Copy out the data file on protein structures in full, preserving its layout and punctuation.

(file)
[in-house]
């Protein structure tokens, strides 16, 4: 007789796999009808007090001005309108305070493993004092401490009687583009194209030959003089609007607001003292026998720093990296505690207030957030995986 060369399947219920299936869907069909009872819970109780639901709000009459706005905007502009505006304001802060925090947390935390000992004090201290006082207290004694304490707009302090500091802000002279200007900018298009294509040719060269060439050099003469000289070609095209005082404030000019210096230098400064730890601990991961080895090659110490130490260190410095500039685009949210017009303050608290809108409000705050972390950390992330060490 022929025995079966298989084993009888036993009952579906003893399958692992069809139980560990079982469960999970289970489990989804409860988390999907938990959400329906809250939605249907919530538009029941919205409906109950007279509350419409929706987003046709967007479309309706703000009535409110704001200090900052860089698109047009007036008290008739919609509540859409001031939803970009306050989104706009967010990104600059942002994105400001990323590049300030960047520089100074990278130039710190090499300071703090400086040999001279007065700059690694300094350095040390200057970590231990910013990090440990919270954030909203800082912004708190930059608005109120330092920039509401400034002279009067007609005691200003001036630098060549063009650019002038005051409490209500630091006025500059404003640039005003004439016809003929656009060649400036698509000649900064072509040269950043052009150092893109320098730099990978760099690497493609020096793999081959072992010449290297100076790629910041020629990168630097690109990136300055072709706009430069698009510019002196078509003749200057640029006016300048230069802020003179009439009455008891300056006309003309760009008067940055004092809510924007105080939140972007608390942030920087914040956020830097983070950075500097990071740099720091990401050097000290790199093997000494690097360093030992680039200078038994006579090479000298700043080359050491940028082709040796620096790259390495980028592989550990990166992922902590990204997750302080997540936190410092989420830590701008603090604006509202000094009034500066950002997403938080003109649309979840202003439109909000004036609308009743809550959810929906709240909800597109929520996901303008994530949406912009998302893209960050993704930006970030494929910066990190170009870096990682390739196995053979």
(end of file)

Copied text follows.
[in-house]
């Protein structure tokens, strides 16, 4: 007789796999009808007090001005309108305070493993004092401490009687583009194209030959003089609007607001003292026998720093990296505690207030957030995986 060369399947219920299936869907069909009872819970109780639901709000009459706005905007502009505006304001802060925090947390935390000992004090201290006082207290004694304490707009302090500091802000002279200007900018298009294509040719060269060439050099003469000289070609095209005082404030000019210096230098400064730890601990991961080895090659110490130490260190410095500039685009949210017009303050608290809108409000705050972390950390992330060490 022929025995079966298989084993009888036993009952579906003893399958692992069809139980560990079982469960999970289970489990989804409860988390999907938990959400329906809250939605249907919530538009029941919205409906109950007279509350419409929706987003046709967007479309309706703000009535409110704001200090900052860089698109047009007036008290008739919609509540859409001031939803970009306050989104706009967010990104600059942002994105400001990323590049300030960047520089100074990278130039710190090499300071703090400086040999001279007065700059690694300094350095040390200057970590231990910013990090440990919270954030909203800082912004708190930059608005109120330092920039509401400034002279009067007609005691200003001036630098060549063009650019002038005051409490209500630091006025500059404003640039005003004439016809003929656009060649400036698509000649900064072509040269950043052009150092893109320098730099990978760099690497493609020096793999081959072992010449290297100076790629910041020629990168630097690109990136300055072709706009430069698009510019002196078509003749200057640029006016300048230069802020003179009439009455008891300056006309003309760009008067940055004092809510924007105080939140972007608390942030920087914040956020830097983070950075500097990071740099720091990401050097000290790199093997000494690097360093030992680039200078038994006579090479000298700043080359050491940028082709040796620096790259390495980028592989550990990166992922902590990204997750302080997540936190410092989420830590701008603090604006509202000094009034500066950002997403938080003109649309979840202003439109909000004036609308009743809550959810929906709240909800597109929520996901303008994530949406912009998302893209960050993704930006970030494929910066990190170009870096990682390739196995053979």